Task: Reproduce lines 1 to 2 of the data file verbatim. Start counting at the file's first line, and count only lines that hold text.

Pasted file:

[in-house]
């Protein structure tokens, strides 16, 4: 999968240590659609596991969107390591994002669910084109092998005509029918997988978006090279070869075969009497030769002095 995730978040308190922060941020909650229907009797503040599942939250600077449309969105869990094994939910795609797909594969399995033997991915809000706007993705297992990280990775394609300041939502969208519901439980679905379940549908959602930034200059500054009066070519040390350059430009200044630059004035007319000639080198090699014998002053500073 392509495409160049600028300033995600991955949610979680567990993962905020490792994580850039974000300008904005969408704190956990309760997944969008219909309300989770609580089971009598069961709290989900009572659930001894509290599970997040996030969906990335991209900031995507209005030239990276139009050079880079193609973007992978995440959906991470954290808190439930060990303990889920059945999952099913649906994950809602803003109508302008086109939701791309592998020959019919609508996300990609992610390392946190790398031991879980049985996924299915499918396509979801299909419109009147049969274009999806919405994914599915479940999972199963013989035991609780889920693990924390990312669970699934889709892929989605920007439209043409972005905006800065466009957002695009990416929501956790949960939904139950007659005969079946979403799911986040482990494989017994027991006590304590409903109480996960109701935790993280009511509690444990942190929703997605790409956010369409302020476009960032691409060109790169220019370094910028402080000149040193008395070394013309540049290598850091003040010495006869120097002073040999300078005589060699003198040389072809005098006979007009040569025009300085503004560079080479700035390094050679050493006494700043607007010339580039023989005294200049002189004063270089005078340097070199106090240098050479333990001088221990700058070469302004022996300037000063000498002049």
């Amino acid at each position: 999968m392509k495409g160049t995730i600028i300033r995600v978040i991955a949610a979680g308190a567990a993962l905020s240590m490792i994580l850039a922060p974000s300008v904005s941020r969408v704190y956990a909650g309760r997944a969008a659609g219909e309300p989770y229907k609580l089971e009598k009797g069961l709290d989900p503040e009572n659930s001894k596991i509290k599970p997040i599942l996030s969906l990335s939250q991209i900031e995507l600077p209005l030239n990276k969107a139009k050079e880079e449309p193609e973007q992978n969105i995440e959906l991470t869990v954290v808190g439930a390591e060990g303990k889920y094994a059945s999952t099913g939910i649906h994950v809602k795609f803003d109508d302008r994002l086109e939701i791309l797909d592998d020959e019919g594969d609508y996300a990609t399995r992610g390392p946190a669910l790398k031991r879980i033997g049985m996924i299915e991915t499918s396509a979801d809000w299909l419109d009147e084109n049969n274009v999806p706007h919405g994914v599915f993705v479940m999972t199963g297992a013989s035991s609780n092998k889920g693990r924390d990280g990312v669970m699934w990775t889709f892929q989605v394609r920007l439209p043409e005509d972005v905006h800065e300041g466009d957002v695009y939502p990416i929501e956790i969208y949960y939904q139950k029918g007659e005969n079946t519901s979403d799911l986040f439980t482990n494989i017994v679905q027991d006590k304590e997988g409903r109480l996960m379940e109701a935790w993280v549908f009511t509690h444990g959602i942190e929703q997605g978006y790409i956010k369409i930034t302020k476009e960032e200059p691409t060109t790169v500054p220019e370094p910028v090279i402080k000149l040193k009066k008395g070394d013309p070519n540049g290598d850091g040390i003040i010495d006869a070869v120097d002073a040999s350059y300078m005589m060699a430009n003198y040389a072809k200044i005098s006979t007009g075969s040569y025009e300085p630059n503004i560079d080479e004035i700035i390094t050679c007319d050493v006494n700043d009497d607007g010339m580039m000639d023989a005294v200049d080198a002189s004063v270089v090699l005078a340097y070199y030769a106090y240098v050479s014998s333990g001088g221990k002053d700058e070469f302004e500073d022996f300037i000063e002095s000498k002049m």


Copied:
[in-house]
């Protein structure tokens, strides 16, 4: 999968240590659609596991969107390591994002669910084109092998005509029918997988978006090279070869075969009497030769002095 995730978040308190922060941020909650229907009797503040599942939250600077449309969105869990094994939910795609797909594969399995033997991915809000706007993705297992990280990775394609300041939502969208519901439980679905379940549908959602930034200059500054009066070519040390350059430009200044630059004035007319000639080198090699014998002053500073 392509495409160049600028300033995600991955949610979680567990993962905020490792994580850039974000300008904005969408704190956990309760997944969008219909309300989770609580089971009598069961709290989900009572659930001894509290599970997040996030969906990335991209900031995507209005030239990276139009050079880079193609973007992978995440959906991470954290808190439930060990303990889920059945999952099913649906994950809602803003109508302008086109939701791309592998020959019919609508996300990609992610390392946190790398031991879980049985996924299915499918396509979801299909419109009147049969274009999806919405994914599915479940999972199963013989035991609780889920693990924390990312669970699934889709892929989605920007439209043409972005905006800065466009957002695009990416929501956790949960939904139950007659005969079946979403799911986040482990494989017994027991006590304590409903109480996960109701935790993280009511509690444990942190929703997605790409956010369409302020476009960032691409060109790169220019370094910028402080000149040193008395070394013309540049290598850091003040010495006869120097002073040999300078005589060699003198040389072809005098006979007009040569025009300085503004560079080479700035390094050679050493006494700043607007010339580039023989005294200049002189004063270089005078340097070199106090240098050479333990001088221990700058070469302004022996300037000063000498002049």